As the hallway is the first place that visitors see, it’s worth creating a show-stopping entrance for the holidays. Two industry professionals show us how it’s done.
More like “festive entrances”: A showstopping festive table.
“I’m all for gold,” says Ben Theron, co-owner of Hoy P’loy Flowers and Interiors who chose a palette of gold, green and white for this classical hallway. To maintain focus on the balustrade, he wove fynbos foliage together and attached it to the top of the wooden rail along with gold baubles. He draped the entrance hall table with Spanish moss and peace-in-the-home, and included gold ceramic apples.
For added drama, Ben filled two large gold planters with white hydrangeas, and as this space demanded an element of height, he chose tall narrow-necked vases in which green anthuriums and bridal asparagus are suspended.
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“The wonderful thing about most of the plants and flowers here is that they need very little maintenance to last the festive season,” he says. The moss and peace-in-the-home require daily misting with water and the anthuriums need a change of water every other day.
Ben’s top tips
- If you’re decorating for an occasion like Christmas that spans a long period, use flowers and plants that can last several weeks.
- Look for colours and textures that complement the room. It’s much easier to plan a scheme with harmonising colours than ones that contrast.
- Don’t be afraid to experiment with unusual decor elements.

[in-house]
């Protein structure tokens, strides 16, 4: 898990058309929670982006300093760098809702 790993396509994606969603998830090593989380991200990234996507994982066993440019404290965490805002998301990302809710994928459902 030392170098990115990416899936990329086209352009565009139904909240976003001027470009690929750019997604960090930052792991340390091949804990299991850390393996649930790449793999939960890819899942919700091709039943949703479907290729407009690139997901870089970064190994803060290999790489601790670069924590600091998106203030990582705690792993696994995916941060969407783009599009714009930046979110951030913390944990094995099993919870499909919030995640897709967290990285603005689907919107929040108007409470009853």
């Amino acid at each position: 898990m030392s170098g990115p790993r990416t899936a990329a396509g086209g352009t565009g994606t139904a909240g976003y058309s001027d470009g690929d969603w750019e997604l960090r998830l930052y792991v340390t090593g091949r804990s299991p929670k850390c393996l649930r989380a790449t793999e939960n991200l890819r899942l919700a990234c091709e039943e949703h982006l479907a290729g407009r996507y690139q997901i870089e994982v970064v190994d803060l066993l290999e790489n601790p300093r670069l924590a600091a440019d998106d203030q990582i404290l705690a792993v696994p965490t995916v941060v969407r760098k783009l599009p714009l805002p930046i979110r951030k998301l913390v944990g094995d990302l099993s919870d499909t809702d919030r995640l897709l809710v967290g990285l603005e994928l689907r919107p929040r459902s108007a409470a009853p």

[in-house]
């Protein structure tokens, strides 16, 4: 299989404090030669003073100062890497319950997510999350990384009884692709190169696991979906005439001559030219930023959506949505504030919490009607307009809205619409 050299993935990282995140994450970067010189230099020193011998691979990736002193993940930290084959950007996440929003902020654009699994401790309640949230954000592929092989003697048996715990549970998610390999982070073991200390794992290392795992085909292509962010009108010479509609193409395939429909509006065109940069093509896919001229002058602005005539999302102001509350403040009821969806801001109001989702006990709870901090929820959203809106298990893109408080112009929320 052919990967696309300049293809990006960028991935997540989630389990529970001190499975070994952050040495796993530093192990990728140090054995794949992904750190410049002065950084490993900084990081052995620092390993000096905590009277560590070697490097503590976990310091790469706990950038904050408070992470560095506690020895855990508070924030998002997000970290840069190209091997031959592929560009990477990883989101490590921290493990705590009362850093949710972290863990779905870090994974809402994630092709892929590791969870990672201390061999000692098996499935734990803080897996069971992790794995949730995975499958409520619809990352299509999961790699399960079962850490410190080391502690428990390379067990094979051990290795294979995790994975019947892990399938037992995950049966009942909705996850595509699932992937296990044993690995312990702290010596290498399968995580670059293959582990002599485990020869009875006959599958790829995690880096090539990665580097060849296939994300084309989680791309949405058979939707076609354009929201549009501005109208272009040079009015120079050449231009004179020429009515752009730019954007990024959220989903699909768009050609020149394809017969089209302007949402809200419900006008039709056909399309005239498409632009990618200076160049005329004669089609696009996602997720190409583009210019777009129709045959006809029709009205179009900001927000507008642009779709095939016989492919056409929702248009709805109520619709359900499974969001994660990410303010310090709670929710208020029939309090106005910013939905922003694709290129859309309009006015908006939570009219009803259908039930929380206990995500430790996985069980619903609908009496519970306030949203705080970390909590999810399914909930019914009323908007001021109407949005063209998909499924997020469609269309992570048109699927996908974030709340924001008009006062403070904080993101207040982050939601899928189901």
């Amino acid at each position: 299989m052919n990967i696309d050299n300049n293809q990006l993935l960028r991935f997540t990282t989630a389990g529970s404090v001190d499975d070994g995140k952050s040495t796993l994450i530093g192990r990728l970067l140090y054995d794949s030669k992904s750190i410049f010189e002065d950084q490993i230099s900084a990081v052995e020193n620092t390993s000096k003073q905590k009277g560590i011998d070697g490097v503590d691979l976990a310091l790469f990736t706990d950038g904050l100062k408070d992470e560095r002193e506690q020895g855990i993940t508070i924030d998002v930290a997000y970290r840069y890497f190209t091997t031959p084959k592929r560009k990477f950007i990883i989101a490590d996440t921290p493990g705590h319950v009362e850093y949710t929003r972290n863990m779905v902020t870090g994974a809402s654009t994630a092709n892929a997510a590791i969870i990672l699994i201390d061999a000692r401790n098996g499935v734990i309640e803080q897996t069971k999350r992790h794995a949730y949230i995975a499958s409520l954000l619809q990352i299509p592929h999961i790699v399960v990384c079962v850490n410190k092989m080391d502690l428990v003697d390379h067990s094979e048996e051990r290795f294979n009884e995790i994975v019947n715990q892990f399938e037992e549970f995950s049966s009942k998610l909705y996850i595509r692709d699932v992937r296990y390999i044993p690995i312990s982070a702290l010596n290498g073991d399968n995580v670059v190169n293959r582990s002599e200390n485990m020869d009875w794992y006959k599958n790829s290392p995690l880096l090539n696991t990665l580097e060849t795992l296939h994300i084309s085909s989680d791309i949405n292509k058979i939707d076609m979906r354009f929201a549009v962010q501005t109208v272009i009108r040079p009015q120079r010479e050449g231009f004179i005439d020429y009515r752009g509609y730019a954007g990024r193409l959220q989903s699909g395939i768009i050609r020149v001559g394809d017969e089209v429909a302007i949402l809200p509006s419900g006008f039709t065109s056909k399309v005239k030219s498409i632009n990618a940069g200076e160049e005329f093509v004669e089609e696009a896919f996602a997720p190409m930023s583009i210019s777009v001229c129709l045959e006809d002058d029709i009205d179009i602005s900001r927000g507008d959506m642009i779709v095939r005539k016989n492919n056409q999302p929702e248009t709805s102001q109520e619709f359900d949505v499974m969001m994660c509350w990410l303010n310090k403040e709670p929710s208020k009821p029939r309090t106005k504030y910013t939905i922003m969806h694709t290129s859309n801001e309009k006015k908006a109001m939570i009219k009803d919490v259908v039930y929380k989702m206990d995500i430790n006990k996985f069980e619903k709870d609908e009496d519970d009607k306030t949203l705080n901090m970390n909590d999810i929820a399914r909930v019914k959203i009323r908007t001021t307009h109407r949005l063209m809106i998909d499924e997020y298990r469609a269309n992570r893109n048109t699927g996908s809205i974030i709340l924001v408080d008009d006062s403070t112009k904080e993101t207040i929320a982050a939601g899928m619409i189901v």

For this hallway event coordinator Rudie Stoop took his inspiration from the surroundings. On walks around Emmarentia Dam and through the Melville Koppies he collected eucalyptus and willow branches to make two whimsical sprays: one for above the mirror and the other for the balustrade. “After all we live in the world’s largest urban forest so I used plant material that’s easy to find rather than buying flowers.”
As the front door faces a gate-leg table where a tall mirror is mounted, Rudie made this the focal point. “I felt the classical style of the hallway could carry a dramatic look so I decided to go a bit over the top,” he explains.
He intentionally kept to muted shades of greens and greys for the cooling effect it would have in a warm South African Christmas. He filled vases with nasturtium leaves, ivy and leafy branches from his garden. To optimise the table’s narrow surface space, he grouped them at different heights using small wooden boxes. Candles, ornate picture frames and Perspex boxes containing succulents complete the unusual ensemble. “My aim was to show that you can create a lavish effect without breaking the bank,” he says.
Rudie’s top tips
- For maximum impact, group vases and vessels in the same material such as white ceramic or glass.
- Introduce a simple Christmas feel by filling glass vases with baubles and using lots of candles. Floating ones are especially effective.
- Make it personal by including items you collect or that have a special meaning to you.
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